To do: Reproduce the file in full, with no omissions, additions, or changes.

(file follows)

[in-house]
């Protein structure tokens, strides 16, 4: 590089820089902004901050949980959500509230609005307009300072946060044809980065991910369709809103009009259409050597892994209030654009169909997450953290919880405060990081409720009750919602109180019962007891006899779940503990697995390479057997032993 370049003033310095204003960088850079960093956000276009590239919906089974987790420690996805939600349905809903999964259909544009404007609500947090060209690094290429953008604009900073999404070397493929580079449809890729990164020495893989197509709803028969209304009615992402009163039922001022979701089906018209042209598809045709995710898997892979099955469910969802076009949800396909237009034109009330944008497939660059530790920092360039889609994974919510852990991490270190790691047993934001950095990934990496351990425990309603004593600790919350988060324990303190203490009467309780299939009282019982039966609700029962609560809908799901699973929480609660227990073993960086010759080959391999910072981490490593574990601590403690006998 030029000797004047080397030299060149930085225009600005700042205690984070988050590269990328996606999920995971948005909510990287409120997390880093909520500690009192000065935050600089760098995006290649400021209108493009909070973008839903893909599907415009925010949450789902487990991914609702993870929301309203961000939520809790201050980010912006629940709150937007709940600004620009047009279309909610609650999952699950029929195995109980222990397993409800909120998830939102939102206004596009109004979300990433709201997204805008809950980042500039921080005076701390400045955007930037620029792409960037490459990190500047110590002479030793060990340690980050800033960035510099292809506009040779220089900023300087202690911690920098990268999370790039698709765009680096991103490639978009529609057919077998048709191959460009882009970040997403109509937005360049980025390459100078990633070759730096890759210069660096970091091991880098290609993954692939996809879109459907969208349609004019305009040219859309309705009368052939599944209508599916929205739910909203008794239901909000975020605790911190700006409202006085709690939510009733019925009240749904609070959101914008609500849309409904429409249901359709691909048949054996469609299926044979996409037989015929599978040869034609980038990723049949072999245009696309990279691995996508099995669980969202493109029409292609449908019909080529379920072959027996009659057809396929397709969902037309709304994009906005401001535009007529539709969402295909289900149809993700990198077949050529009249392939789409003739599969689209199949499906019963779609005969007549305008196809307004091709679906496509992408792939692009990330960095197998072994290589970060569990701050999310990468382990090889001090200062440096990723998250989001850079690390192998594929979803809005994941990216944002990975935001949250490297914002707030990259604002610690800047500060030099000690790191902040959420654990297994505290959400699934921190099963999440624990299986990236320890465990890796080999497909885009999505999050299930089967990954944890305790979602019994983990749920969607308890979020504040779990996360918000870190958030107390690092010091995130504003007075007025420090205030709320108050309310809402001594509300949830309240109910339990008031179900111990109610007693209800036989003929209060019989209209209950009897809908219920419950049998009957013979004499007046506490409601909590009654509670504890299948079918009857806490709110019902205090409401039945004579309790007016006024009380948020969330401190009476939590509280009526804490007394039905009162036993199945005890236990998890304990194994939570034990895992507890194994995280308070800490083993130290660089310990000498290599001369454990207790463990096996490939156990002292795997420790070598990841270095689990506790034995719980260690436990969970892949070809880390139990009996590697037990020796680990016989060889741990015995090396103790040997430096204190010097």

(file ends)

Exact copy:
[in-house]
């Protein structure tokens, strides 16, 4: 590089820089902004901050949980959500509230609005307009300072946060044809980065991910369709809103009009259409050597892994209030654009169909997450953290919880405060990081409720009750919602109180019962007891006899779940503990697995390479057997032993 370049003033310095204003960088850079960093956000276009590239919906089974987790420690996805939600349905809903999964259909544009404007609500947090060209690094290429953008604009900073999404070397493929580079449809890729990164020495893989197509709803028969209304009615992402009163039922001022979701089906018209042209598809045709995710898997892979099955469910969802076009949800396909237009034109009330944008497939660059530790920092360039889609994974919510852990991490270190790691047993934001950095990934990496351990425990309603004593600790919350988060324990303190203490009467309780299939009282019982039966609700029962609560809908799901699973929480609660227990073993960086010759080959391999910072981490490593574990601590403690006998 030029000797004047080397030299060149930085225009600005700042205690984070988050590269990328996606999920995971948005909510990287409120997390880093909520500690009192000065935050600089760098995006290649400021209108493009909070973008839903893909599907415009925010949450789902487990991914609702993870929301309203961000939520809790201050980010912006629940709150937007709940600004620009047009279309909610609650999952699950029929195995109980222990397993409800909120998830939102939102206004596009109004979300990433709201997204805008809950980042500039921080005076701390400045955007930037620029792409960037490459990190500047110590002479030793060990340690980050800033960035510099292809506009040779220089900023300087202690911690920098990268999370790039698709765009680096991103490639978009529609057919077998048709191959460009882009970040997403109509937005360049980025390459100078990633070759730096890759210069660096970091091991880098290609993954692939996809879109459907969208349609004019305009040219859309309705009368052939599944209508599916929205739910909203008794239901909000975020605790911190700006409202006085709690939510009733019925009240749904609070959101914008609500849309409904429409249901359709691909048949054996469609299926044979996409037989015929599978040869034609980038990723049949072999245009696309990279691995996508099995669980969202493109029409292609449908019909080529379920072959027996009659057809396929397709969902037309709304994009906005401001535009007529539709969402295909289900149809993700990198077949050529009249392939789409003739599969689209199949499906019963779609005969007549305008196809307004091709679906496509992408792939692009990330960095197998072994290589970060569990701050999310990468382990090889001090200062440096990723998250989001850079690390192998594929979803809005994941990216944002990975935001949250490297914002707030990259604002610690800047500060030099000690790191902040959420654990297994505290959400699934921190099963999440624990299986990236320890465990890796080999497909885009999505999050299930089967990954944890305790979602019994983990749920969607308890979020504040779990996360918000870190958030107390690092010091995130504003007075007025420090205030709320108050309310809402001594509300949830309240109910339990008031179900111990109610007693209800036989003929209060019989209209209950009897809908219920419950049998009957013979004499007046506490409601909590009654509670504890299948079918009857806490709110019902205090409401039945004579309790007016006024009380948020969330401190009476939590509280009526804490007394039905009162036993199945005890236990998890304990194994939570034990895992507890194994995280308070800490083993130290660089310990000498290599001369454990207790463990096996490939156990002292795997420790070598990841270095689990506790034995719980260690436990969970892949070809880390139990009996590697037990020796680990016989060889741990015995090396103790040997430096204190010097």